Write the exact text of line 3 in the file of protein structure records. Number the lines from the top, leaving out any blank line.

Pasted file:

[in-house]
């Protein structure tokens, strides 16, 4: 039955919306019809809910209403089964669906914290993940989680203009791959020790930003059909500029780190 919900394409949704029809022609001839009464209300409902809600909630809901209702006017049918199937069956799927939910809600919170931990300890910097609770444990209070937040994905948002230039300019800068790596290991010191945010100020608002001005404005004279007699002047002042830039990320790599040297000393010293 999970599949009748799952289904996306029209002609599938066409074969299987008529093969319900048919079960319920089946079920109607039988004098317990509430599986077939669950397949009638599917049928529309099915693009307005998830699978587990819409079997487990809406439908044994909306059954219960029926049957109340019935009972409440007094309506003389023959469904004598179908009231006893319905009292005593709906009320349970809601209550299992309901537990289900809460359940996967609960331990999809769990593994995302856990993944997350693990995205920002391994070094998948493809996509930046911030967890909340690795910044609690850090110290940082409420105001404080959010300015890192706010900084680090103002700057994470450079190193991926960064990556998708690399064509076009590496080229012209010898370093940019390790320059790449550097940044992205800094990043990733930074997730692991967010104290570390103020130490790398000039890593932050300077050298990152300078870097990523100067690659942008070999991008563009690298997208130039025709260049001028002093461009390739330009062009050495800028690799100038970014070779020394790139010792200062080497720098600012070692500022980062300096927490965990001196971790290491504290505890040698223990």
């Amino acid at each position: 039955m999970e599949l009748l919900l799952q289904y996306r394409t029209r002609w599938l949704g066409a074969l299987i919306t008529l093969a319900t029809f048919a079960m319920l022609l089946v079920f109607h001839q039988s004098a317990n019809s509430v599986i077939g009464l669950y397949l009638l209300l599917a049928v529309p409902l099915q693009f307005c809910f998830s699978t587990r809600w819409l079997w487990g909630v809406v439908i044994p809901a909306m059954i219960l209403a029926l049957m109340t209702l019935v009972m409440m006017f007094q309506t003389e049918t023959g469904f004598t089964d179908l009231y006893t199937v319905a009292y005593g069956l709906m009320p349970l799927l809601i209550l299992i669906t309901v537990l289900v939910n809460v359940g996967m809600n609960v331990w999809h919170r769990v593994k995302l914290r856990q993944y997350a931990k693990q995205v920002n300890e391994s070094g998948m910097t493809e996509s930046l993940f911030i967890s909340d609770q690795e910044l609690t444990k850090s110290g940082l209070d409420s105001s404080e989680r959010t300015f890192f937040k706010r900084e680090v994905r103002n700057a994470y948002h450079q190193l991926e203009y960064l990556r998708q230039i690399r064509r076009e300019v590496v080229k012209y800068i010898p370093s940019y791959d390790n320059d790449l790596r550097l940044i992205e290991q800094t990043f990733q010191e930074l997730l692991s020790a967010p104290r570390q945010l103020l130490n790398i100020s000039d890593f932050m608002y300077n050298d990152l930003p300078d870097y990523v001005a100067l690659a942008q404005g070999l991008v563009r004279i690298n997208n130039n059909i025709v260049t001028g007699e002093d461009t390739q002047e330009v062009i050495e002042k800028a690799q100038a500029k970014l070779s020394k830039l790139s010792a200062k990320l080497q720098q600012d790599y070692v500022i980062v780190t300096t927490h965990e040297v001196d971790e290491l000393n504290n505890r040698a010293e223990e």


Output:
């Amino acid at each position: 039955m999970e599949l009748l919900l799952q289904y996306r394409t029209r002609w599938l949704g066409a074969l299987i919306t008529l093969a319900t029809f048919a079960m319920l022609l089946v079920f109607h001839q039988s004098a317990n019809s509430v599986i077939g009464l669950y397949l009638l209300l599917a049928v529309p409902l099915q693009f307005c809910f998830s699978t587990r809600w819409l079997w487990g909630v809406v439908i044994p809901a909306m059954i219960l209403a029926l049957m109340t209702l019935v009972m409440m006017f007094q309506t003389e049918t023959g469904f004598t089964d179908l009231y006893t199937v319905a009292y005593g069956l709906m009320p349970l799927l809601i209550l299992i669906t309901v537990l289900v939910n809460v359940g996967m809600n609960v331990w999809h919170r769990v593994k995302l914290r856990q993944y997350a931990k693990q995205v920002n300890e391994s070094g998948m910097t493809e996509s930046l993940f911030i967890s909340d609770q690795e910044l609690t444990k850090s110290g940082l209070d409420s105001s404080e989680r959010t300015f890192f937040k706010r900084e680090v994905r103002n700057a994470y948002h450079q190193l991926e203009y960064l990556r998708q230039i690399r064509r076009e300019v590496v080229k012209y800068i010898p370093s940019y791959d390790n320059d790449l790596r550097l940044i992205e290991q800094t990043f990733q010191e930074l997730l692991s020790a967010p104290r570390q945010l103020l130490n790398i100020s000039d890593f932050m608002y300077n050298d990152l930003p300078d870097y990523v001005a100067l690659a942008q404005g070999l991008v563009r004279i690298n997208n130039n059909i025709v260049t001028g007699e002093d461009t390739q002047e330009v062009i050495e002042k800028a690799q100038a500029k970014l070779s020394k830039l790139s010792a200062k990320l080497q720098q600012d790599y070692v500022i980062v780190t300096t927490h965990e040297v001196d971790e290491l000393n504290n505890r040698a010293e223990e």